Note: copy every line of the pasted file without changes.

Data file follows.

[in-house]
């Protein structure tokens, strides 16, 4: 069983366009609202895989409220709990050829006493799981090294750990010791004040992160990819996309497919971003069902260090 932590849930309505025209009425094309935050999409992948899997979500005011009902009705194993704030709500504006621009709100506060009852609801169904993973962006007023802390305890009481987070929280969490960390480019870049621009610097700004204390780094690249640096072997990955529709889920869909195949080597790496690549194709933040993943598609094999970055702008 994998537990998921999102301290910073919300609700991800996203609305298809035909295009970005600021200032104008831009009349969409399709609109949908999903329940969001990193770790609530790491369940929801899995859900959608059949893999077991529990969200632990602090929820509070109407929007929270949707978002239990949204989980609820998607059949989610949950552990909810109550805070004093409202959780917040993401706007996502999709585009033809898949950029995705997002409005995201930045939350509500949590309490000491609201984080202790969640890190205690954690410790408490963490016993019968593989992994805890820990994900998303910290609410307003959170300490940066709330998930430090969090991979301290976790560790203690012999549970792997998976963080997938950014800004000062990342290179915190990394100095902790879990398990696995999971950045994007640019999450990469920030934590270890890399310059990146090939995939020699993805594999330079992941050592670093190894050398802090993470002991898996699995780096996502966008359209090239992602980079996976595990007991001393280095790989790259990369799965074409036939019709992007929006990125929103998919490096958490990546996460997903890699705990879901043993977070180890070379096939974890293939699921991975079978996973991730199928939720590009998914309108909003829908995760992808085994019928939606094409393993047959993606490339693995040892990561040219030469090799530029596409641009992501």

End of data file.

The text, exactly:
[in-house]
């Protein structure tokens, strides 16, 4: 069983366009609202895989409220709990050829006493799981090294750990010791004040992160990819996309497919971003069902260090 932590849930309505025209009425094309935050999409992948899997979500005011009902009705194993704030709500504006621009709100506060009852609801169904993973962006007023802390305890009481987070929280969490960390480019870049621009610097700004204390780094690249640096072997990955529709889920869909195949080597790496690549194709933040993943598609094999970055702008 994998537990998921999102301290910073919300609700991800996203609305298809035909295009970005600021200032104008831009009349969409399709609109949908999903329940969001990193770790609530790491369940929801899995859900959608059949893999077991529990969200632990602090929820509070109407929007929270949707978002239990949204989980609820998607059949989610949950552990909810109550805070004093409202959780917040993401706007996502999709585009033809898949950029995705997002409005995201930045939350509500949590309490000491609201984080202790969640890190205690954690410790408490963490016993019968593989992994805890820990994900998303910290609410307003959170300490940066709330998930430090969090991979301290976790560790203690012999549970792997998976963080997938950014800004000062990342290179915190990394100095902790879990398990696995999971950045994007640019999450990469920030934590270890890399310059990146090939995939020699993805594999330079992941050592670093190894050398802090993470002991898996699995780096996502966008359209090239992602980079996976595990007991001393280095790989790259990369799965074409036939019709992007929006990125929103998919490096958490990546996460997903890699705990879901043993977070180890070379096939974890293939699921991975079978996973991730199928939720590009998914309108909003829908995760992808085994019928939606094409393993047959993606490339693995040892990561040219030469090799530029596409641009992501």